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Aussie crossbench duo back online poker legalization

TAGs: Australia, David Leyonhjelm, Online Poker

The fight for the legalization of online poker in Australia got a big boost after two crossbench senators threw their support behind the regulation of the game.

Aussie crossbench duo back online poker legalizationCrossbench senators David Leyonhjelm and Cory Bernardi are supporting the legalization of poker in Australia since the game is after all a low-risk activity. Both legislators also frowned on the idea of linking problem gambling and online poker.

Australian online poker players deserve to have a safe, regulated environment in which to enjoy their pastime and not be forced into using offshore sites,” Sen. Leyonhjelm told parliament, according to the Australian Financial Review report.

Regulating online poker, according to the two Aussie legislators, will also mean additional income for the federal government. Sen. Leyonhjelm suggested that the government should also create a new federal agency that will oversee online gambling in Australia.

“Rather than reflexively banning activities … they can be legalised, regulated, monitored and of course taxed,” Sen. Leyonhjelm pointed out. “I’m not sure [the Australian Communications and Media Authority] is an appropriate regulatory agency and would like to see the Government consider something similar to the UK Gambling Commission.”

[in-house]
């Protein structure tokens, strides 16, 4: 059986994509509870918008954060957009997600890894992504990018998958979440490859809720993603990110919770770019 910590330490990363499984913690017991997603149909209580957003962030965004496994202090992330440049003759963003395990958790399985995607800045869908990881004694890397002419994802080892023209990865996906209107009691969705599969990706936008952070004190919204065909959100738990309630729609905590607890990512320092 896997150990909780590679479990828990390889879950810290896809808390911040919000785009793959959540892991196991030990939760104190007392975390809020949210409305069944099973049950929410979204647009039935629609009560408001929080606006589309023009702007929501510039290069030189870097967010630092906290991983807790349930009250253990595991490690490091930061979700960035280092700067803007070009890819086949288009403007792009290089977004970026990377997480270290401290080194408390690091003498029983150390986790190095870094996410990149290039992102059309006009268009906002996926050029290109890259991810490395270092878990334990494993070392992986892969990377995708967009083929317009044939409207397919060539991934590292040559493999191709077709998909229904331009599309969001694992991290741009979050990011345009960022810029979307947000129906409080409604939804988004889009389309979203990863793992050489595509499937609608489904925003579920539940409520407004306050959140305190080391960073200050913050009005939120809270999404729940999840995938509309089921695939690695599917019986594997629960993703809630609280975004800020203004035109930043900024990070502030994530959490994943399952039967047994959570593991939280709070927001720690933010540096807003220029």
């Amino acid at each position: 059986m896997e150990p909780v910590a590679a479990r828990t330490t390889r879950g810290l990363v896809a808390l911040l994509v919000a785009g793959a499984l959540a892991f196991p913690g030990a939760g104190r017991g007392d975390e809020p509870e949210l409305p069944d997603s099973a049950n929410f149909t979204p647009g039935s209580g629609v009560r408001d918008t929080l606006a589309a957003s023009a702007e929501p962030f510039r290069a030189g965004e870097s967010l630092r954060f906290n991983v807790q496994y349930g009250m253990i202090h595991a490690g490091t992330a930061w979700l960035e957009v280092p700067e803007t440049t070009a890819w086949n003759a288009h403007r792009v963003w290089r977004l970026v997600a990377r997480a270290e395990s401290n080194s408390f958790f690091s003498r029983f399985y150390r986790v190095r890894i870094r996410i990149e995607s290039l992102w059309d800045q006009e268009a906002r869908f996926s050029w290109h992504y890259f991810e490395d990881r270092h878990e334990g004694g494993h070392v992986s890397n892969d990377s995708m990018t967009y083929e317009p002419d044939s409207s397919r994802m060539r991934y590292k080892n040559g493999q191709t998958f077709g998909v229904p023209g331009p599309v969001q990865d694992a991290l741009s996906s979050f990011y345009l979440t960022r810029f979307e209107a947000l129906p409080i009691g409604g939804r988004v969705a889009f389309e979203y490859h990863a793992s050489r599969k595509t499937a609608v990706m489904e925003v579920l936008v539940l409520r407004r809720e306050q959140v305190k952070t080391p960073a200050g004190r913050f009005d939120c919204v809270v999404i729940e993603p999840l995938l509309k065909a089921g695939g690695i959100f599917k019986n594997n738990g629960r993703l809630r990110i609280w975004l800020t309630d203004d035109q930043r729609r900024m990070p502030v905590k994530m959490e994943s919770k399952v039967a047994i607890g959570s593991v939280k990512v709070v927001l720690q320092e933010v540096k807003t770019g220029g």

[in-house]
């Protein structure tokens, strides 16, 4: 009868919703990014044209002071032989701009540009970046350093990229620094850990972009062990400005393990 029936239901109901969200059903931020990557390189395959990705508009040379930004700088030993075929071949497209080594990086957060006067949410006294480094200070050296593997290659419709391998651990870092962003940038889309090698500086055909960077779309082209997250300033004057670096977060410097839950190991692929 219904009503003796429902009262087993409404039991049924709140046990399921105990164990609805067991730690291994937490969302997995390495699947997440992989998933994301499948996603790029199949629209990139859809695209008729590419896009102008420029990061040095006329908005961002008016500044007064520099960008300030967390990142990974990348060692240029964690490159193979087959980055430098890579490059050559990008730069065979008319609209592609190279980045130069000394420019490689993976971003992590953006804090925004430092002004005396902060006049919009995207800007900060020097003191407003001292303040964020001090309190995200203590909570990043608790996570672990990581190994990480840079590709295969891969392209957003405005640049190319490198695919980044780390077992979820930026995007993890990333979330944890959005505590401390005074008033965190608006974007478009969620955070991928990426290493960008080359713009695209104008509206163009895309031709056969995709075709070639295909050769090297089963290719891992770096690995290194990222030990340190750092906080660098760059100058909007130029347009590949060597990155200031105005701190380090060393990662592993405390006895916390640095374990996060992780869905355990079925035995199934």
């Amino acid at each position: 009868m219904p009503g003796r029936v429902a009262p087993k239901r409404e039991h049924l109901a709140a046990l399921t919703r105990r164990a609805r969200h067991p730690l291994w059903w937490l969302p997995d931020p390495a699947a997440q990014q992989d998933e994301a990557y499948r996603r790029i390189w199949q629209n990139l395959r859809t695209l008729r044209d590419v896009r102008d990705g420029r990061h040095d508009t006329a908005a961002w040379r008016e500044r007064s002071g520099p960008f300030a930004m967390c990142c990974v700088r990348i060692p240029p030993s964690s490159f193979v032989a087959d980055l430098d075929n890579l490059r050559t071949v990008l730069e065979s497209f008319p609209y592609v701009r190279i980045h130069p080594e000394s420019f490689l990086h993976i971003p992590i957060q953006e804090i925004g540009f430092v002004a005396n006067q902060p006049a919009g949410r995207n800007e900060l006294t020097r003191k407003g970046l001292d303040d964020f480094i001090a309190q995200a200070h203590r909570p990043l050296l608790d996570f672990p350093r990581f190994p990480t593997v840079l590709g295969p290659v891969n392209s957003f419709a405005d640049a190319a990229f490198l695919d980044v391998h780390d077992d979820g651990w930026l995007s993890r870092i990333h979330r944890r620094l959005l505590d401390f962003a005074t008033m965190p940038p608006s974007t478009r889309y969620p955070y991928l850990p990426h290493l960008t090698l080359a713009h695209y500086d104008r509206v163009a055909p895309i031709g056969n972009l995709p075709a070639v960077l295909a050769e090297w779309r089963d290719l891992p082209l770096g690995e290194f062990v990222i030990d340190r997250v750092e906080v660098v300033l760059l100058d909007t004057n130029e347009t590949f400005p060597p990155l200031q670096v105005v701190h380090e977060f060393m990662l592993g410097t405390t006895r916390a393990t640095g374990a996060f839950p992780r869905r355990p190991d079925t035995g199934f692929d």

Online poker is illegal in Australia, but it barely existed when online gambling legislation was first enacted in 2001. Since then, online poker had been operating in something of a “grey area.”

In August, Australia’s federal government gave its nod to the Interactive Gambling Amendment Bill 2016, which clarified national laws to restrict online gambling to sports betting only.

But in September, Leyonhjelm announced that the government was now “‘favorably disposed’ to reforms that would exempt online poker players from illegal offshore wagering laws.” Leyonhjelm claimed Communications Minister Mitch Fifield had tasked his staff with conducting a review of “the feasibility of Australian onshore providers obtaining licenses to operate online poker.”

Greens senator Janet Rice, who chairs the Environment and Communications References Committee’s inquiry in which both Leyonhjelm and Bernardi were involved, has recommended that the amendment of any online poker laws be done after the National Consumer Protection Framework has been put up later this year.

The committee also tasked the Department of Social Services to back research into the impact of regulation on online poker.

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